A loyal reader just forwarded me an e-mail from David Rasmussen, the Dean of the College of Social Sciences who inked the controversial deal with one of the Koch Brothers.
The tremendous pressure Rasmussen and his colleagues are under — pressure which perhaps opens the door for deals like the one with the Koch Brothers — is readily apparent in this email from Dean David Rasmussen, which also sounds like a preemptive move to head off criticism of the Koch Brothers contract.
We are facing another year of budget cuts ?our fifth in a row. As a result we have not replaced many of the faculty who have left the university due to retirement. We are also starting to experience a brain drain as faculty are receiving offers that contain substantially higher salaries from other universities. With rising enrollments and fewer faculty, class sizes have risen.
These pressures will surely continue through the next academic year. Belt tightening is hard, but it also provides us with an opportunity to carefully evaluate how our research programs serve to improve our academic reputation and provide meaningful insights into what some times appear to be intractable social, economic, and political problems. We will also need to evaluate our teaching programs to assure that the faculty we hire serve in the most productive programs within each department. Our commitment to excellence in teaching and providing extraordinary extracurricular learning opportunities for our best students will not be compromised.
Jill Quadagno, holder of the Claude and Mildred Pepper Eminent Scholar Chair, received the University Distinguished Teacher Award at the 2011 Faculty Awards Ceremony. This is the highest teaching award that can be conferred on a faculty member. Lora Holcomb (Economics) received an award for undergraduate teaching while Richard Feiock (Askew School of Public Administration and Policy) and Phillip Steinberg (Geography) received the Graduate Faculty Mentor Award. These award winning professors are among many terrific teachers in the College: over 80 percent of the undergraduates report that their professors are either excellent or very good. Graduate students place 84 percent of the! ir instructors in these two categories.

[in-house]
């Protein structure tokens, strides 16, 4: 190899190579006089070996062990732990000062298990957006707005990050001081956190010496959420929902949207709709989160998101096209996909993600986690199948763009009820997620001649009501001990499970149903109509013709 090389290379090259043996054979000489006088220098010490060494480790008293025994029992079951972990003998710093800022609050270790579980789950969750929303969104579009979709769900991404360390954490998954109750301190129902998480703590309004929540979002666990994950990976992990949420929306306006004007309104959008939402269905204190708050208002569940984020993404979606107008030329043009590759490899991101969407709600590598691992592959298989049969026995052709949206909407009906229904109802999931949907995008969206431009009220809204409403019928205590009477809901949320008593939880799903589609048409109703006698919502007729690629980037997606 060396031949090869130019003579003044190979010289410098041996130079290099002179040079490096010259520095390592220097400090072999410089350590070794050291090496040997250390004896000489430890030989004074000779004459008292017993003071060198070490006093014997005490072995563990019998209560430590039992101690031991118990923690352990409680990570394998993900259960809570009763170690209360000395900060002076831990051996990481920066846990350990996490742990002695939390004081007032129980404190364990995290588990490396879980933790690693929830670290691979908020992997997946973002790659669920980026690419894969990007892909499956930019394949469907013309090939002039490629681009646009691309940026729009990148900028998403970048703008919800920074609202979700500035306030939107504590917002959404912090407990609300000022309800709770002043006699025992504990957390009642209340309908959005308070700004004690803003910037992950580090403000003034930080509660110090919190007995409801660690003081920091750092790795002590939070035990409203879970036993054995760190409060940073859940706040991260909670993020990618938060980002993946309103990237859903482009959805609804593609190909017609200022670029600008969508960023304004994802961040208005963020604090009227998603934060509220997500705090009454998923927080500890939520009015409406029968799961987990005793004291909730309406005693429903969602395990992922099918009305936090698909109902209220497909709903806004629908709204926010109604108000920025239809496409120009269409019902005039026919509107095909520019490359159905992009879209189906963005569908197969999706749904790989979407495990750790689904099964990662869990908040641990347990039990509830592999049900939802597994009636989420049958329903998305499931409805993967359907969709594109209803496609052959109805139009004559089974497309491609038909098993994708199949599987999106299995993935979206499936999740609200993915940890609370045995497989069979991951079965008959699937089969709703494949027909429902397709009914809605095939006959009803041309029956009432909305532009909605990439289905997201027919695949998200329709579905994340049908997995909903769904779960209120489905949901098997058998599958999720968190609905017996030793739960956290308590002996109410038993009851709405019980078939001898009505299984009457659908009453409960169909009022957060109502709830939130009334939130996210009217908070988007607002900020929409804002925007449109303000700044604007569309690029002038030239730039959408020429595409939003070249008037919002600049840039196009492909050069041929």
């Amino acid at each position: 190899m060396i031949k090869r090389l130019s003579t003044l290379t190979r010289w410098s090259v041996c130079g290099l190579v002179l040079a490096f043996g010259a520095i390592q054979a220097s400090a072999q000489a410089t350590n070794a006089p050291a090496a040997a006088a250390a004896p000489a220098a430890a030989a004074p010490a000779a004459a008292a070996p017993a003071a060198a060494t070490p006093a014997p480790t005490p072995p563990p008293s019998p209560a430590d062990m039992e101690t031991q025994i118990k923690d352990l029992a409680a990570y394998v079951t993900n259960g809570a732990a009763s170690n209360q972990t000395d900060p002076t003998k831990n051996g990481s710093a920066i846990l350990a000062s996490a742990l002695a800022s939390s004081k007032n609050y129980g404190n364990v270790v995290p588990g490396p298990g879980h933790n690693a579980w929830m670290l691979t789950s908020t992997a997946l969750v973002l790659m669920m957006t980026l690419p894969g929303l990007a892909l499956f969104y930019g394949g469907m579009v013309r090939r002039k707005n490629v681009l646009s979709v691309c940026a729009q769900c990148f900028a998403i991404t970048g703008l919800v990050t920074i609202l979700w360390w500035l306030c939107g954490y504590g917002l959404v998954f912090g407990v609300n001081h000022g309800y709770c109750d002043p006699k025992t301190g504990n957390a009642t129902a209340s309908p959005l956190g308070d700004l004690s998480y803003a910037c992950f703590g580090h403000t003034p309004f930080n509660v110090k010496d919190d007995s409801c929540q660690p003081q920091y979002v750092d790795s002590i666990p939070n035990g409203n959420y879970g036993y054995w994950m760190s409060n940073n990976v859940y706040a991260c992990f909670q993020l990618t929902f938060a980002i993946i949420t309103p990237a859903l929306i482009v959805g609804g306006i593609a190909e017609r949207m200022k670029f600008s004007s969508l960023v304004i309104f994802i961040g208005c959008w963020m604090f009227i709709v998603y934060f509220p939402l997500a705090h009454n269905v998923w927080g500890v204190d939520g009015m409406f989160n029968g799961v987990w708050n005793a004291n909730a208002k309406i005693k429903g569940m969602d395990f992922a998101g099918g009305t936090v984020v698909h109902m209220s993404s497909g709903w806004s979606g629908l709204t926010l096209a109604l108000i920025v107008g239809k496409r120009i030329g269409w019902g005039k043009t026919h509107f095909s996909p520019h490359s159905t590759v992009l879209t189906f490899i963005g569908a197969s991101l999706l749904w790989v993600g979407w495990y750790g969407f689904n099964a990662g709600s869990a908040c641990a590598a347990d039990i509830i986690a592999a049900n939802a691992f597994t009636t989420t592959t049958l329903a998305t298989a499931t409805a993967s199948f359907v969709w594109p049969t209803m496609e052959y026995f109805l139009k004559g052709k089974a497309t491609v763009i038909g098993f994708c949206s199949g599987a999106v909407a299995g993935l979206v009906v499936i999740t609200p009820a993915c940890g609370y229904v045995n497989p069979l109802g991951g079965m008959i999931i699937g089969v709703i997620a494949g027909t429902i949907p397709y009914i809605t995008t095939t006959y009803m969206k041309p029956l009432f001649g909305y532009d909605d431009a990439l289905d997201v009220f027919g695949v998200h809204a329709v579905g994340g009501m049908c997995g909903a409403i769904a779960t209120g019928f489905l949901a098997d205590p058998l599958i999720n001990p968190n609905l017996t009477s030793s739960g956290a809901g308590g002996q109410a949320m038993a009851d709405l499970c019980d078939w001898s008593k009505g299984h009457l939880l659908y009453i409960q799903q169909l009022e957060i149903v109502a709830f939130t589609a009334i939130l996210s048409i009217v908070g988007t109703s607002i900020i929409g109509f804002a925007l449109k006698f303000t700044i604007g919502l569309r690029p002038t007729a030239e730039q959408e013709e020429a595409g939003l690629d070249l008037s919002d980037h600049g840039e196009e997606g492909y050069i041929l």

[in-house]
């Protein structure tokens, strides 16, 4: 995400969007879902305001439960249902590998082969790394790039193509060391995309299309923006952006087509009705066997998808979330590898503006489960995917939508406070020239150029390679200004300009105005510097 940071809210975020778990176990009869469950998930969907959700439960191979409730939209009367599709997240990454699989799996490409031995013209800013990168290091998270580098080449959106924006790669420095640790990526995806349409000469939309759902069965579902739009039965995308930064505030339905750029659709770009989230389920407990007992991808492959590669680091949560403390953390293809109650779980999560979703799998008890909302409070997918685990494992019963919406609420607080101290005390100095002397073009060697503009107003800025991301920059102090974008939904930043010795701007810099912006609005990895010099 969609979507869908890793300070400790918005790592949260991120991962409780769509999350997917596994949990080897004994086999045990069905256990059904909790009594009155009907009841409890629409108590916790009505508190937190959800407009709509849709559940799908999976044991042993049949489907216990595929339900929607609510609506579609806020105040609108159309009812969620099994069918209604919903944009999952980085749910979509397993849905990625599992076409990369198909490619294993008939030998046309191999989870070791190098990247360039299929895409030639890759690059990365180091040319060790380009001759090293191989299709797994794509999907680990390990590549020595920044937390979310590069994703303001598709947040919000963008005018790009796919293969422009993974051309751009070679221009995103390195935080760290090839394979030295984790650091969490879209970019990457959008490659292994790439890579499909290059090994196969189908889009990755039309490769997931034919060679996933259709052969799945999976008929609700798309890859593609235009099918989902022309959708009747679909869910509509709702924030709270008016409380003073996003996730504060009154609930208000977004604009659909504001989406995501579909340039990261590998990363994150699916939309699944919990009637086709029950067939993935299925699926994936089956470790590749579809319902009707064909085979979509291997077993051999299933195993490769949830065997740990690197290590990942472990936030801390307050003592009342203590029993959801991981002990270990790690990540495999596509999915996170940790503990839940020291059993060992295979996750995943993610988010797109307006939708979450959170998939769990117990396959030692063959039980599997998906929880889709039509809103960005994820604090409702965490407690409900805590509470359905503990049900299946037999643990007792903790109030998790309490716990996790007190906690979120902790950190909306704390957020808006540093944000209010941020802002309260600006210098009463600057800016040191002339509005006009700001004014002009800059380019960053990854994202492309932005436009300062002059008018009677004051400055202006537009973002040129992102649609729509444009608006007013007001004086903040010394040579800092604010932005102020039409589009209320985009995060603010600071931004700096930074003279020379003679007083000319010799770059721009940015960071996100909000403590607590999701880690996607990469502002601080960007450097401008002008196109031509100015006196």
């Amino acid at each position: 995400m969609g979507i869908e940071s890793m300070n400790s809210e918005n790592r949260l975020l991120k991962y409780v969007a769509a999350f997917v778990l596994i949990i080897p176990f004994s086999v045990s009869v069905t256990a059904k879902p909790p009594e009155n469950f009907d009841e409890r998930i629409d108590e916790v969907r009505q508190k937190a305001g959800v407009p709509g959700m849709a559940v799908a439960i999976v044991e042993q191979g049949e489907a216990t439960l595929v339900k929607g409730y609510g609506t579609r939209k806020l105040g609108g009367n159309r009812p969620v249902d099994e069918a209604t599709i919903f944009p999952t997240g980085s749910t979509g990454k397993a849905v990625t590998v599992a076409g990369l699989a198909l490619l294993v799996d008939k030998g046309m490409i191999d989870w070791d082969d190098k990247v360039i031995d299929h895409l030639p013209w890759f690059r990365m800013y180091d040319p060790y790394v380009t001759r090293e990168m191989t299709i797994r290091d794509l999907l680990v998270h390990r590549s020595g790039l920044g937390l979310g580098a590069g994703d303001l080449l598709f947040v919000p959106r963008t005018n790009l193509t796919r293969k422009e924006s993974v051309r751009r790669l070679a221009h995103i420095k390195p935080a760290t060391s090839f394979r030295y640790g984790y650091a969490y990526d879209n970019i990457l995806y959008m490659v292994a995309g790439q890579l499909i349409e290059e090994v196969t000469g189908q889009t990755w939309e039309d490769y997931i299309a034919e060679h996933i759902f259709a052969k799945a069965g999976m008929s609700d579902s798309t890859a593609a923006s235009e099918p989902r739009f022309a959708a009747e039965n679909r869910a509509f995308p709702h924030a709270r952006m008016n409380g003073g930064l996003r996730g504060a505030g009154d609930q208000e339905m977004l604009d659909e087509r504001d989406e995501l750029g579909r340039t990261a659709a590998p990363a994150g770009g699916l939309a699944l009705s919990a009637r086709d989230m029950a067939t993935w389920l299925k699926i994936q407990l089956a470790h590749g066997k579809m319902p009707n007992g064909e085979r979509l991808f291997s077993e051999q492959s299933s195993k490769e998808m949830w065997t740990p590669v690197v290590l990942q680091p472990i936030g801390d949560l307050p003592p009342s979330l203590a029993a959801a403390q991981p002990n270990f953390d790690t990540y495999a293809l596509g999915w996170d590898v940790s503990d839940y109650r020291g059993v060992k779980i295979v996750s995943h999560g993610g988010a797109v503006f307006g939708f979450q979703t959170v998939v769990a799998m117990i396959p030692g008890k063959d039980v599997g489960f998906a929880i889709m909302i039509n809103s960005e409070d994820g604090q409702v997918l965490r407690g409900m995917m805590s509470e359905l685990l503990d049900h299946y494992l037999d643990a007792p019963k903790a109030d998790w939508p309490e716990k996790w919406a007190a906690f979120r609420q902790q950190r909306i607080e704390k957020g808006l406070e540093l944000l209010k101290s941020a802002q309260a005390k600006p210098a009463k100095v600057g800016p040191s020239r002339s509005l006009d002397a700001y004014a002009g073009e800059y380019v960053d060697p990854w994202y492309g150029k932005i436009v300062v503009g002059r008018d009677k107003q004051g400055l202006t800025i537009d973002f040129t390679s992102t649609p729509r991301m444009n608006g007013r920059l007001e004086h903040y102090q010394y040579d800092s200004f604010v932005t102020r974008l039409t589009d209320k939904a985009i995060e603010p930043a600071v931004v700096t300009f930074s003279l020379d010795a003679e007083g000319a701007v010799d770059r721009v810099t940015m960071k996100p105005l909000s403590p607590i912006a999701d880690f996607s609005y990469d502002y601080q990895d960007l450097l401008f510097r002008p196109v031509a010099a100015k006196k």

I expect 2011-12 to be a year of transition for the College and the University. We are about to hire a new Provost who will help guide us through the rough waters ahead. The College will chart a course that emphasizes excellence in teaching and the areas of critically important research.
Alumni support is more important than ever for the continued development of the extracurricular educational opportunities that we offer our students. By supporting study abroad, leadership and professional development seminars, visiting speakers, and student organizations, you play a critical role in the excellent education our students receive at Florida State. Thank you.
With best regards,
David W. Rasmussen, Dean
More from the original article from the Times: Under the agreement with the Charles G. Koch Charitable Foundation, however, faculty only retain the illusion of control. The contract specifies that an advisory committee appointed by Koch decides which candidates should be considered. The foundation can also withdraw its funding if it’s not happy with the faculty’s choice or if the hires don’t meet “objectives” set by Koch during annual evaluations.
Rasmussen, dean of the College of Social Sciences, defended the deal, initiated by an FSU graduate working for Koch. During the first round of hiring in 2009, Koch rejected nearly 60 percent of the faculty’s suggestions but ultimately agreed on two candidates. Although the deal was signed in 2008 with little public controversy, the issue revived last week when two FSU professors ?one retired, one active ?criticized the contract in theTallahassee Democrat as an affront to academic freedom.